There’s a great deal of restraint behind A Quiet Place and its subsequent Part II sequel. The silence that permeates a lot of the film is not only a fantastic stylistic choice, it frequently winds up carrying equal character importance as well. Much as any run-of-the-mill slasher relies on big sound stings, A Quiet Place revels in its resonance. But more importantly than that, the film normalises deafness in a way that few other major Hollywood productions have before it. And that’s thanks in no small part to one of its stars, the incredibly good Millicent Simmonds.
At just 18, Simmonds commands the screen in A Quiet Place with all the assuredness of a lifelong veteran. And in Part II, the story she tells is as gripping as it is fascinating.
Cast as Regan Abbott, Simmonds portrays a deaf teen with all the defiance of your standard formative years, but in a world where even the slightest sound results in horrible death at the hands of a murderous alien race.
Director and star John Krasinski, along with co-star and wife Emily Blunt, made a point of seeking out a deaf actress to play Regan, not only as a means of faithful, representative casting, but as a guide for the story itself.
Speaking to Variety in 2018, Krasinski stated that casting a deaf actor was “a non-negotiable,” and that “the more important reason to me was I needed a guide.”
“I was writing a movie about a family who had a deaf child, and I know nothing about that. I needed someone to walk me through, ‘What do you feel when you wake up in the morning to be the only person who can’t hear in your family?'” he stated.
In Simmonds, they found that and then some. Fierce on screen and just as passionate off, Simmonds is just as proud of Krasinski and Blunt as they are of her.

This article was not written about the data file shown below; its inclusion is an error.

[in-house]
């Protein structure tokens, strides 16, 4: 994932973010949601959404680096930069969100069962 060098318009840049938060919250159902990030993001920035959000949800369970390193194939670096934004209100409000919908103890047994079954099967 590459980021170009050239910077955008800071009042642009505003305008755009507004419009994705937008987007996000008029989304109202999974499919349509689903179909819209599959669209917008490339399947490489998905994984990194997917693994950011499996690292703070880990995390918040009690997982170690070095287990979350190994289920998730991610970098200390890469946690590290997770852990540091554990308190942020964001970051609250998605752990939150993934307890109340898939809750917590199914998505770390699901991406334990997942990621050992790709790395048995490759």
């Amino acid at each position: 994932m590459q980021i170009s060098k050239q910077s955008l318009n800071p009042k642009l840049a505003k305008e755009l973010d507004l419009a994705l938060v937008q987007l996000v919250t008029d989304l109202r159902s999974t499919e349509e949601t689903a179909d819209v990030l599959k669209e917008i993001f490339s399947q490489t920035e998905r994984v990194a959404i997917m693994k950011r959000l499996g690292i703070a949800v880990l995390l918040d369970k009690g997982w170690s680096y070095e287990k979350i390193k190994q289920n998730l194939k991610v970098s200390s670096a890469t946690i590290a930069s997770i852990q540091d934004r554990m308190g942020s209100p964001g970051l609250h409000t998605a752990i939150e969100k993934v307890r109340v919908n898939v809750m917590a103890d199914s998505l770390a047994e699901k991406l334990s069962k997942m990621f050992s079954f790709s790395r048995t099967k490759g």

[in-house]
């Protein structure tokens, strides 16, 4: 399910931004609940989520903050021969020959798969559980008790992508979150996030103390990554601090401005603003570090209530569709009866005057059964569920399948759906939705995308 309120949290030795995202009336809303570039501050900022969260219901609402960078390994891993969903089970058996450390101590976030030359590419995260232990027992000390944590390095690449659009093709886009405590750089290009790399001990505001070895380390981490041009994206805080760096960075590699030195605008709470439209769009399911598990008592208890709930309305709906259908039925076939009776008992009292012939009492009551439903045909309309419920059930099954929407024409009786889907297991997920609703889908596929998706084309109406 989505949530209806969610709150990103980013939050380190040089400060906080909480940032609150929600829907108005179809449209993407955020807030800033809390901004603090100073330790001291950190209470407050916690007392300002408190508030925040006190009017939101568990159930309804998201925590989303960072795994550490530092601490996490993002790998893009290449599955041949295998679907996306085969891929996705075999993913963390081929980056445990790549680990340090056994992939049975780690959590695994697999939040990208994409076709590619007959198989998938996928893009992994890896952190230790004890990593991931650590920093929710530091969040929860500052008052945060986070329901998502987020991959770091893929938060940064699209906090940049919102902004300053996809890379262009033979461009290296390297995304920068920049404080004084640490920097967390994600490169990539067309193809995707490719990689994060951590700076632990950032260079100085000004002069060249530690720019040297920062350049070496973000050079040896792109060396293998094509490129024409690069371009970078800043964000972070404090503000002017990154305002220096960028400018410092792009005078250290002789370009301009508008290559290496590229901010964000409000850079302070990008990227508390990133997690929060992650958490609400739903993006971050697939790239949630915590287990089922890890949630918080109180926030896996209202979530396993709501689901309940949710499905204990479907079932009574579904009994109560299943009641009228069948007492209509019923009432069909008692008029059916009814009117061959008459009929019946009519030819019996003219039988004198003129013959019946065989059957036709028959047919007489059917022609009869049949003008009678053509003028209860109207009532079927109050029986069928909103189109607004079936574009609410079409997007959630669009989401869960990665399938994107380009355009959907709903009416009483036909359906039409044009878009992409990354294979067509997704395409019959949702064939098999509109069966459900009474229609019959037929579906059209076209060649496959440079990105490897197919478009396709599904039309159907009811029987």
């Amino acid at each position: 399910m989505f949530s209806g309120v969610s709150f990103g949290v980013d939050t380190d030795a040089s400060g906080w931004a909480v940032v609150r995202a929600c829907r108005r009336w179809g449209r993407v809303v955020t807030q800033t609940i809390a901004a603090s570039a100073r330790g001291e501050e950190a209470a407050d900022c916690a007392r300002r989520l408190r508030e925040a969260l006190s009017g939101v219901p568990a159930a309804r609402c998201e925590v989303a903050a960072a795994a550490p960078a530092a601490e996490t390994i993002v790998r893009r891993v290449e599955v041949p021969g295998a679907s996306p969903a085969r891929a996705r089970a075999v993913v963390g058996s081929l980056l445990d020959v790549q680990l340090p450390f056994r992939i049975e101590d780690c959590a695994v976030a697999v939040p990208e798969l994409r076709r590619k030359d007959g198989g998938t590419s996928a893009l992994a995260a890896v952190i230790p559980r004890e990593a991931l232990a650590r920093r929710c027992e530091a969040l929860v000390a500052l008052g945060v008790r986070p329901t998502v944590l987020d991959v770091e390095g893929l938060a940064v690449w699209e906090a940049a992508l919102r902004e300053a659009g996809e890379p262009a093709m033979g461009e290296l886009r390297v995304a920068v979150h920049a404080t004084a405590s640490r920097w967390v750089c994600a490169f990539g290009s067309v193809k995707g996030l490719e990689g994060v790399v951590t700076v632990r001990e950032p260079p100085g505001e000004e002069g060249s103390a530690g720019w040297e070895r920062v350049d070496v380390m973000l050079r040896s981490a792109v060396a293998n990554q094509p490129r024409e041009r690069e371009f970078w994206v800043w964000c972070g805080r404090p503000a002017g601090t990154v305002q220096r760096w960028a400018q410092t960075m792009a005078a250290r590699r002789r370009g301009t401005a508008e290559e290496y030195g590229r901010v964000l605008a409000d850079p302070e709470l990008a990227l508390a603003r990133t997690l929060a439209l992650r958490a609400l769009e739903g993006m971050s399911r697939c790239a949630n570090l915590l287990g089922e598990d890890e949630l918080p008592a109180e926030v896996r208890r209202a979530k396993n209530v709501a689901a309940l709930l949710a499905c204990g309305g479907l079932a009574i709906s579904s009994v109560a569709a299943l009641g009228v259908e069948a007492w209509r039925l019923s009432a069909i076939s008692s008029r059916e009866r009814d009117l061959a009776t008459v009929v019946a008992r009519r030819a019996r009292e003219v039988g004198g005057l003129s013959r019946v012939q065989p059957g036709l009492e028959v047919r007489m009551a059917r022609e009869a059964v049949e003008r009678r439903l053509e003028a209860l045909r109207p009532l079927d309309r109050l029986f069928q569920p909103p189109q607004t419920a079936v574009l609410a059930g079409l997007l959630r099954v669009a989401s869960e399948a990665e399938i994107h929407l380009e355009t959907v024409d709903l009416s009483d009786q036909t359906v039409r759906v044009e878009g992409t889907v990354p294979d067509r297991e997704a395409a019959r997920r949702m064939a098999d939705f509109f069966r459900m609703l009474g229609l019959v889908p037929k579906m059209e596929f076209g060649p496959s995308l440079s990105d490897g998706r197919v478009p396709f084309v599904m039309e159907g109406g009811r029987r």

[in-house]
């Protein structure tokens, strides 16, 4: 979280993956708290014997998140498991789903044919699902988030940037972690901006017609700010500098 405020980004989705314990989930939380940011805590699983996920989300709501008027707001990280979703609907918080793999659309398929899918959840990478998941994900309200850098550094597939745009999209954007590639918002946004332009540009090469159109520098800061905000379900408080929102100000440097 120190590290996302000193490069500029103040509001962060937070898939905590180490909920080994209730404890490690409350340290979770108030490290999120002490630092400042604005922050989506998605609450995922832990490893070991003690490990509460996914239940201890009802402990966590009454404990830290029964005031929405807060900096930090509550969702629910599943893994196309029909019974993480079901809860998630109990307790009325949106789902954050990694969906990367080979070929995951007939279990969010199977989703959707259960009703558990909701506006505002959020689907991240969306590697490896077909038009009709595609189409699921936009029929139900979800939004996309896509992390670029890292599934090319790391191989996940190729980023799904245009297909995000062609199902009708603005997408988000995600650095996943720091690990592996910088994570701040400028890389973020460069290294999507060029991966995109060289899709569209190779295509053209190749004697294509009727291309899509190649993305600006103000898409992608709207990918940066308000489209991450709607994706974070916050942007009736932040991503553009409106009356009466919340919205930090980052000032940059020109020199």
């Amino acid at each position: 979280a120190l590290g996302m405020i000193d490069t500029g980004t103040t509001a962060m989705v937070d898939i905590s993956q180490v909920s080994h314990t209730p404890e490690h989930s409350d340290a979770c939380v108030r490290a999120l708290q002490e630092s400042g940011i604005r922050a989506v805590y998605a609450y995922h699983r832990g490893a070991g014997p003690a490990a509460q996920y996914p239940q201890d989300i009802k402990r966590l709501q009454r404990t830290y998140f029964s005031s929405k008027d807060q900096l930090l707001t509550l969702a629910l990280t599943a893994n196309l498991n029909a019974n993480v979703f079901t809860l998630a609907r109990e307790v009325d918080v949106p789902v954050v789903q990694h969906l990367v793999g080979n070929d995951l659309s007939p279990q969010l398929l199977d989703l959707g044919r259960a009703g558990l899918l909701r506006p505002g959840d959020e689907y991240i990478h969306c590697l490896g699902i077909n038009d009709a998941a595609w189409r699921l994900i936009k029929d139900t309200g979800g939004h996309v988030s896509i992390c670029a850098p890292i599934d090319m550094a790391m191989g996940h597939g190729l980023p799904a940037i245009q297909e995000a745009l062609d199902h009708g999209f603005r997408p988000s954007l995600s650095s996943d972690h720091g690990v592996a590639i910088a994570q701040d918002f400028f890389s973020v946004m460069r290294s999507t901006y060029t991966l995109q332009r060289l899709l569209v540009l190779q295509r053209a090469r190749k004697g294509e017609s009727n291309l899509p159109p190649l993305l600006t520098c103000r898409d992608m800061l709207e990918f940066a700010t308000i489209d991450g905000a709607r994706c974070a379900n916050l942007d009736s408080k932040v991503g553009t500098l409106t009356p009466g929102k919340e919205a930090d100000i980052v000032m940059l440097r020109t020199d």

In an interview with PEDESTRIAN.TV that took place in New York last year, Simmonds stated that “John and Emily have done an amazing job. They took on a fight for me and for deaf actors.”
“They wanted to make it authentic, and they wanted the story to be real. And I think that what we’re presenting is a real deaf perspective,” she said.
The set of A Quiet Place both I and II took things a step further by bringing in a coach to teach the cast and crew American Sign Language (ASL), which Simmonds singled out as a particularly inclusive experience.
Of the scenes in A Quiet Place that do feature sign language, Simmonds stated that “we’re using and presenting our language, ASL, in the right way. We hired an ASL coach on set. And I hope that that will continue in every other film that’s made in the industry.”
Beyond that, Simmonds sees A Quiet Place as the first step in a long road towards better representation for deaf actors and crew in Hollywood. “We already see a lot of advancements in this area,” she says, “but I still want to encourage more deaf talent out there to be a part of the industry – both in front of the camera and behind the camera.”
Simmonds, with the conviction of someone far more seasoned, says that the industry needs to be “more open-minded.”
“I think these stories can bring compassion when they hear what people have to say. I think we just need more.”
A Quiet Place Part II is in cinemas nationwide now.
The author of this article travelled to New York City in March 2020 as a guest of Paramount Pictures.